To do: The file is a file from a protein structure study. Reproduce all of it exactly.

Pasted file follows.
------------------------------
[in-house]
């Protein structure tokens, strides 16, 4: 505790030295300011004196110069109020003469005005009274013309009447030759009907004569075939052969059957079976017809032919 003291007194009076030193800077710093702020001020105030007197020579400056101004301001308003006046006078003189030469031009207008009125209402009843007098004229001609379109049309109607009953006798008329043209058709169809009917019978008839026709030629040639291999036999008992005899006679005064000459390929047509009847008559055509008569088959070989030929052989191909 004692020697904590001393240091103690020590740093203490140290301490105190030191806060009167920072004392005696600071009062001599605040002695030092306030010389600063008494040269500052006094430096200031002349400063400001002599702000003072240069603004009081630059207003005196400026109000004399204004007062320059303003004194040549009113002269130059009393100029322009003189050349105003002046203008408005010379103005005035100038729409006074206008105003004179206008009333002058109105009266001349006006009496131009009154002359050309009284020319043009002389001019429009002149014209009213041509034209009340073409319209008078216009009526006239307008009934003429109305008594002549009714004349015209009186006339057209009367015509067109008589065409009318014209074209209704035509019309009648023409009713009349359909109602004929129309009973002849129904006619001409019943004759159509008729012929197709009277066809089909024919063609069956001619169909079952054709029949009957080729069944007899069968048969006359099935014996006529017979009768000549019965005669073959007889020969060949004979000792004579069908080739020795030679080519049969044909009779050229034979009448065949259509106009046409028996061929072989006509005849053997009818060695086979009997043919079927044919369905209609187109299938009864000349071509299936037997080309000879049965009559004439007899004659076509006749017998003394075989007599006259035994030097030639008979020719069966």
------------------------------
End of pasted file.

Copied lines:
[in-house]
């Protein structure tokens, strides 16, 4: 505790030295300011004196110069109020003469005005009274013309009447030759009907004569075939052969059957079976017809032919 003291007194009076030193800077710093702020001020105030007197020579400056101004301001308003006046006078003189030469031009207008009125209402009843007098004229001609379109049309109607009953006798008329043209058709169809009917019978008839026709030629040639291999036999008992005899006679005064000459390929047509009847008559055509008569088959070989030929052989191909 004692020697904590001393240091103690020590740093203490140290301490105190030191806060009167920072004392005696600071009062001599605040002695030092306030010389600063008494040269500052006094430096200031002349400063400001002599702000003072240069603004009081630059207003005196400026109000004399204004007062320059303003004194040549009113002269130059009393100029322009003189050349105003002046203008408005010379103005005035100038729409006074206008105003004179206008009333002058109105009266001349006006009496131009009154002359050309009284020319043009002389001019429009002149014209009213041509034209009340073409319209008078216009009526006239307008009934003429109305008594002549009714004349015209009186006339057209009367015509067109008589065409009318014209074209209704035509019309009648023409009713009349359909109602004929129309009973002849129904006619001409019943004759159509008729012929197709009277066809089909024919063609069956001619169909079952054709029949009957080729069944007899069968048969006359099935014996006529017979009768000549019965005669073959007889020969060949004979000792004579069908080739020795030679080519049969044909009779050229034979009448065949259509106009046409028996061929072989006509005849053997009818060695086979009997043919079927044919369905209609187109299938009864000349071509299936037997080309000879049965009559004439007899004659076509006749017998003394075989007599006259035994030097030639008979020719069966």